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Anurag Kashyap’s “That Girl in Yellow Boots” is an unsettling tale of a girl in search of the father who walked out on her as a child. Kashyap holds back very little in his narration of this tale, portraying Mumbai as a ruthless city that makes her search even more difficult than it should have been.

Kalki Koechlin plays Ruth, a British girl who comes to India hoping to find her father. She struggles in Mumbai, living as an illegal immigrant, working in a shady massage parlour, living in squalid conditions, driven only by her quest for a parent she yearns for.

Shor in the City: Smart writing makes a smart movie

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It’s OK not to have too many expectations from “Shor in the City” — I know I didn’t. After all, it doesn’t have a great star cast, there hasn’t been too much buzz around it and except for the music (the lilting ‘Saibo’ number especially), the promos didn’t really stick in your mind.

The movie, however, is a whole other story. This is a smart film — one that hooks you from the get-go and doesn’t let up. Co-directors Raj Nidimoru and Krishna D K are sure of their craft and confident in their script and it shows.

Dhobi Ghat: A whole new hue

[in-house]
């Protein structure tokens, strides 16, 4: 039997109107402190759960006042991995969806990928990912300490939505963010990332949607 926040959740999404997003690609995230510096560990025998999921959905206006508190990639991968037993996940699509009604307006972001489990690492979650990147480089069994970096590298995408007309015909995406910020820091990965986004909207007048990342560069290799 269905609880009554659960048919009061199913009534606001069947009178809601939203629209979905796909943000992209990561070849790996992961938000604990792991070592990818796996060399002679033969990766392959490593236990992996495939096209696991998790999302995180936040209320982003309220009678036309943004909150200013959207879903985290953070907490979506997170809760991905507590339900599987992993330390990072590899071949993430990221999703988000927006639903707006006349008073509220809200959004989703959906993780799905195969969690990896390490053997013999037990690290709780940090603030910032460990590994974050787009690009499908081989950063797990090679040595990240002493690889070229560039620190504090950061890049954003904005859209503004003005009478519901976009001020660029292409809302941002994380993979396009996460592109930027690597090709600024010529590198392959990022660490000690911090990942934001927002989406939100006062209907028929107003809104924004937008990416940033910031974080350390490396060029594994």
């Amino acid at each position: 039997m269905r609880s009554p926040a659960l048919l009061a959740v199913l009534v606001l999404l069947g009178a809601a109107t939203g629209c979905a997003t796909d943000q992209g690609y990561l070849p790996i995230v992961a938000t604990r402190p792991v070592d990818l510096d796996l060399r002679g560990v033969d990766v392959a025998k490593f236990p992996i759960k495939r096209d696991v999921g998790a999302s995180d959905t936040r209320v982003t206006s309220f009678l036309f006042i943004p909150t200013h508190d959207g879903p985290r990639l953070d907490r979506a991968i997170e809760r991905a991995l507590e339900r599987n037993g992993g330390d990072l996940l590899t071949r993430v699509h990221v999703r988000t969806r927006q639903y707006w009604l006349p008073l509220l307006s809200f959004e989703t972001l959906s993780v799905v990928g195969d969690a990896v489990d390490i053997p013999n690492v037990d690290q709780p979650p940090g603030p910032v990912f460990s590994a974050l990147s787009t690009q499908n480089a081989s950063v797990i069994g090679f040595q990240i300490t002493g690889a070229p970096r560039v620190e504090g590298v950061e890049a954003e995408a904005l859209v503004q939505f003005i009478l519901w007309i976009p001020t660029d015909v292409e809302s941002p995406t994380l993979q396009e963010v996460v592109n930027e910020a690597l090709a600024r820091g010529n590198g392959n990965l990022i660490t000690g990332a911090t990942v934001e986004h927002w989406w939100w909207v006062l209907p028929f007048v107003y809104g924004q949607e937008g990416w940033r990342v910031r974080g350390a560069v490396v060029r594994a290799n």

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There’s a charming scene in Kiran Rao’s “Dhobi Ghat”, where Yasmin (Kriti Malhotra) is filming her maid-servant and her daughter for a video tape she’s making for her family back home. While the maid is suitably coy about being on film, she’s also equally anxious to finish off with the niceties, and do what she’s there to do — work, earn her living and move on to the next house. That scene for me epitomises Mumbai in so many ways. It’s a city always in a rush as Yasmin says — there’s no time to waste on getting to know your neighbours or sharing gossip with them — not when there’s money to be earned and a living to be made. Rao captures this and so many other myriad hues of the city marvellously in her directorial debut, a deeply insightful portrait of four individuals who find and lose love and deal with loneliness in Mumbai. Aamir Khan plays Arun, a reclusive, commitment-phobic artist who is fascinated with a set of tapes he comes across, chronicling the life of a new bride in Mumbai city. Kriti Malhotra plays that bride, coy and full of hope, reporting daily events like what she’s made for dinner and her neighbour’s problems on tapes that she hopes to send to her brother back home. Monica Dogra plays Shai, an investment banker on sabbatical who after a one-night stand with Arun is slighted by him, and uses their common laundry man or dhobi Munna (played by Prateik) to keep tabs on Arun. Slowly, she forms a bond with Munna, a migrant from Bihar, who harbours dreams of making it big as an actor. Rao takes her time establishing her characters, but they are so well fleshed-out, you don’t mind discovering their quirks slowly. The film moves at a slow pace but is beautifully shot in real locations, mostly in South Mumbai. Performances are top-notch, but Malhotra and Prateik stand out – both conveying so much through just one glance that you empathise with their characters straight away. Films like “Dhobi Ghat” are like exploring a new cuisine — your palate may take time to get used to, given the “masala” and action it has been used to — but stick with it, and you will discover flavours you have never tasted before.